Nike debuts ad celebrating Women’s World Cup victory by USA
This isn’t stated enough: Megan Rapinoe, the supernova cultural phenomenon who led the U.S. Women’s National Soccer team to a record fourth World Cup title over the weekend, is a product of Elk Grove youth soccer. Honestly, there should be a sign at the Elk Grove city limits that heralds Rapinoe’s four years of local youth soccer exploits.
Why? Because you could even say that Elk Grove was Rapinoe’s gateway to a broader world now fully aware of her on-field greatness.
On Sunday, Rapinoe won the Golden Boot, given to the top scorer in the World Cup. And she won the Golden Ball, presented to the best overall player of the global tournament.
The 34-year-old did it all in her exquisite purple hair. She finished off each goal with her now trademark celebration of running toward the galleries of delirious fans and then posing like a goddess with her arms open wide to the masses and her head tilted to the soccer goddesses and gods above.
They surely approved. Many of us were smitten by Rapinoe’s beautiful audacity as a female athlete who didn’t give a rip about dated preconceptions of how female athletes should behave. Some powerful people have shrunk after getting trolled by President Donald Trump on Twitter. (I’m looking at you, U.S. Sen. Marco Rubio.).
But Rapinoe? She only grew stronger after Trump tweeted in late June that she should “win first” before talking about winning the cup. Trump went on to lecture Rapinoe on Twitter that she should respect the flag, which is interesting coming from a man who used his privilege to duck military service during the Vietnam War.
Rapinoe drew the ire of Trump in the context of saying she would not visit the White House if her team won the cup, a proclamation that Rapinoe punctuated with a word that starts with “F.”
In the ensuing controversy, Rapinoe scored two goals against Spain in her team’s first elimination game of the tournament. She scored two goals in an epic quarterfinal against the host, France.
And she scored the first goal in a 2-0 final victory over the Netherlands. In male soccer culture, players have become legends for doing a lot less. And no man has done any of this while getting trolled and vilified by the MAGA hat crowd. Or the anti-equal-pay-for-women crowd, which Rapinoe and her teammates have championed by suing their own soccer federation. They demand to be paid what their far less successful American male colleagues get.
Nor has any man done this as an openly gay athlete as Rapinoe, who came out in 2012.
No male athlete has taken on the world on so many cultural levels while taking the world by storm.
So, let’s repeat: Elk Grove.
Elk Grove is where the Redding-born and raised Rapinoe first got out of her comfort zone as an athlete. Instead of playing high school soccer in her hometown, if not a dead end then surely an impediment, a Sacramento-area soccer coach named Danny Cruz talked her parents into driving young Megan and her twin sister Rachael into making a 300-mile round trip from Redding to Elk Grove four days a week for four years, starting in 2002. They played for the Elk Grove Pride in the Women’s Professional Soccer League and for one of Cruz’s youth league teams.
Before she locked horns with Trump on social media, Rapinoe was a small and slender player on a club team composed of high school girls competing and winning against young women playing college soccer.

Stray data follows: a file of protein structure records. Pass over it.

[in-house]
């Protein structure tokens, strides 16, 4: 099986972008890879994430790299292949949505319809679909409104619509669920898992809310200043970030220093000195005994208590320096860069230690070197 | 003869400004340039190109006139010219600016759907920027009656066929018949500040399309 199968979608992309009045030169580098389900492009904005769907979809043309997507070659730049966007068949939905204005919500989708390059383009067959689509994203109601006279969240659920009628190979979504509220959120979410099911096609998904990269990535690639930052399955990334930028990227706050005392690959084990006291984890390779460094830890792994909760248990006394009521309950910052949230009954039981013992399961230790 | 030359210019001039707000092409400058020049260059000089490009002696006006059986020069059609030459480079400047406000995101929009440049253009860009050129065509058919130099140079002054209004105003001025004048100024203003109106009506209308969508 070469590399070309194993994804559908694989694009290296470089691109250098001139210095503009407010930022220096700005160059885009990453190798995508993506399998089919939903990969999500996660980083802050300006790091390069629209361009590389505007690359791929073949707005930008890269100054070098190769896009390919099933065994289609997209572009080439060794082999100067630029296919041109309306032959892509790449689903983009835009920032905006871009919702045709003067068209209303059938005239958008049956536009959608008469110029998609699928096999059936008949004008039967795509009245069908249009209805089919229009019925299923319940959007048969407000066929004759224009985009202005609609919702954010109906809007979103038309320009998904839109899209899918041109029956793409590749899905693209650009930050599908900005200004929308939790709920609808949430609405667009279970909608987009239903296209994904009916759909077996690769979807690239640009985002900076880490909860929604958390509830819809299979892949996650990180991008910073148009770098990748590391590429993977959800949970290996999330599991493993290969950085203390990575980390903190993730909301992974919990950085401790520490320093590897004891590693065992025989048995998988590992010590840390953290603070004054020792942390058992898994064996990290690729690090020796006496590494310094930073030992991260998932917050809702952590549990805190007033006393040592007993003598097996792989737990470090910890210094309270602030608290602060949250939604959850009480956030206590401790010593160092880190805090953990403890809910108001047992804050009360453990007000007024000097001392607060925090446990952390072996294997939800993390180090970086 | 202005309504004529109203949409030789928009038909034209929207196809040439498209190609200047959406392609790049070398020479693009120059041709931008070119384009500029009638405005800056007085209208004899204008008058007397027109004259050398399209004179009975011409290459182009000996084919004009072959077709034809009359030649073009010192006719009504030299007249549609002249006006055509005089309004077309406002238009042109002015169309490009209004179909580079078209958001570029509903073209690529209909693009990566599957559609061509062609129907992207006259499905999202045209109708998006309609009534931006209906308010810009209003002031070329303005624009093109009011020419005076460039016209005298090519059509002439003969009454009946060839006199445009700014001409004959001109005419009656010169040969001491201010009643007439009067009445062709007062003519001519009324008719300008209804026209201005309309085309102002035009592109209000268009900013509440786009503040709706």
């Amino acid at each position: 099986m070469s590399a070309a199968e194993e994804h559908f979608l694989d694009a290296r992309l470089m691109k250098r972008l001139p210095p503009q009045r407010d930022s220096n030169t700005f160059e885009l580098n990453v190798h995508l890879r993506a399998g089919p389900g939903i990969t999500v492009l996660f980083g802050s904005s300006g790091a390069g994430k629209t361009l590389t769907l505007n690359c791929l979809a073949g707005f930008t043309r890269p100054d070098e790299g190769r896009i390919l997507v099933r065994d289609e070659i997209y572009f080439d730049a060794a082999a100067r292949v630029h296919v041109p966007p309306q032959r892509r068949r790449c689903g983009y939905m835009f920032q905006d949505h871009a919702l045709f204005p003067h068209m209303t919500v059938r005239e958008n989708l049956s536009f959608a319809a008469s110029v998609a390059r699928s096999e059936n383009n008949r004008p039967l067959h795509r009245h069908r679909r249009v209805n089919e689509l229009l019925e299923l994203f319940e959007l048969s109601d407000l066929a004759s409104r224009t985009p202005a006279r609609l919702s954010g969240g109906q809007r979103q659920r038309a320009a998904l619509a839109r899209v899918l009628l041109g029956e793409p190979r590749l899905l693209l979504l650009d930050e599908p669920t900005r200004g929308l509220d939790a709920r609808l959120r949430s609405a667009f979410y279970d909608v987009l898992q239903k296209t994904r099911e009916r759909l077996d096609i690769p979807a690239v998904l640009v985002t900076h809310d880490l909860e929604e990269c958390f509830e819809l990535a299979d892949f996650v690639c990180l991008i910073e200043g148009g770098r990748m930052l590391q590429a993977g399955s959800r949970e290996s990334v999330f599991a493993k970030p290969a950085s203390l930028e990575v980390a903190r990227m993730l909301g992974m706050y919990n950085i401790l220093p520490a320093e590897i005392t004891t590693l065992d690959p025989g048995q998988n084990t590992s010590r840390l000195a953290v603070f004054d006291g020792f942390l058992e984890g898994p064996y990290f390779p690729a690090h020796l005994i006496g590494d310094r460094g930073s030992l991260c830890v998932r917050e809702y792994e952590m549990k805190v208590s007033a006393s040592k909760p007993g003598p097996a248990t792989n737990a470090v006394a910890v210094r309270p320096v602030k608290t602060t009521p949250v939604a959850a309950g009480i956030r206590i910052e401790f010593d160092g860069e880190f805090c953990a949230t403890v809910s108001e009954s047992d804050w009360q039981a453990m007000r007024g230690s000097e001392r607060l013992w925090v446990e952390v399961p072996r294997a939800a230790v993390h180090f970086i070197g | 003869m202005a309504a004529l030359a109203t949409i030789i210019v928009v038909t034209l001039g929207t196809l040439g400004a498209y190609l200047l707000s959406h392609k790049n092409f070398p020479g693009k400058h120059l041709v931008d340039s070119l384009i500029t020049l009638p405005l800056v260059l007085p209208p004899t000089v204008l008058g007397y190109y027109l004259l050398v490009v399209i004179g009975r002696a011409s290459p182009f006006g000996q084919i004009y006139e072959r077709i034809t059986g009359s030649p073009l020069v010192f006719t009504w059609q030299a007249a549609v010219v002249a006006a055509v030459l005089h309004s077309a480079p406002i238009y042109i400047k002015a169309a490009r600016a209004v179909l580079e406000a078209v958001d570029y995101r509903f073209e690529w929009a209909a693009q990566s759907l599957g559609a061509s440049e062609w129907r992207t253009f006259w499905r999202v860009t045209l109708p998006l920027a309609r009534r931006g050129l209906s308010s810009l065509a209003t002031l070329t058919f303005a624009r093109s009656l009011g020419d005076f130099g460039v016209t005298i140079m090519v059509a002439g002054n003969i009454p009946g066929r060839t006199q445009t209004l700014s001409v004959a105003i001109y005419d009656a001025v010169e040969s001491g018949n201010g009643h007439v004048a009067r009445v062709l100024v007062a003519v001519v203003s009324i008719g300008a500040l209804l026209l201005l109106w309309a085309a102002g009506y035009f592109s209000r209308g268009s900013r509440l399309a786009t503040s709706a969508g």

“She had it in her from the beginning, she just needed a road map,” said Cruz, who was her Elk Grove Pride coach from 2002 to 2005.
“I knew that she had the potential just by watching her play,” he said. “I thought if I could just guide her and put her in the right spots, that her work was going to get her where she was going to go.”
After her time in Elk Grove, Rapinoe was recruited to play at the University of Portland, where she became a collegiate star. She won a national championship there with two of her Elk Grove teammates: her sister Rachael and Stephanie Cox.
Cruz marvels now that Elk Grove produced all three women who won collegiate titles and played for the U.S. National Team.
That experience got Rapinoe out of Redding for good. She is still loyal to her hometown, but being away put her on track to becoming the person she was going to be – far away from the town that voted heavily for Trump.
She would become the face of U.S. Women’s Soccer, of its fight for equal pay. She would become the first athlete outside the NFL to take a knee during the national anthem, a gesture made in solidarity with Colin Kaepernick, the former 49ers quarterback who began kneeling during the anthem to protest police brutality.
Rapinoe would do all of this while remaining fiercely, uniquely herself. Who knew? You certainly wouldn’t tell by the Bee archives, where Rapinoe’s name first appeared in 2002. Back then, she was always a name mentioned in a parenthetical reference. It wasn’t until 2012, after playing in her first World Cup, did Rapinoe begin generating headlines of her own.
Now Rapinoe has changed the way people view women’s sports. Being out and open in her relationship with WNBA star Sue Bird has made even more glaring that gay male athletes largely remain in the closet.
Who knew? Well, Cruz did – back in the day.
“Megan was always very outspoken,” he said. “But now for the first time, she was put at the top of the media around the world. She could say something and everyone would hear her. And everybody did hear her.
“On top of winning the Golden Boot and the MVP, she testified, she testified to what she stands for, “ he said. “She taught a lot of young women and men too. I think she has touched a lot of people.”
Elk Grove should start erecting that “Soccer home of Megan Rapinoe” sign right now.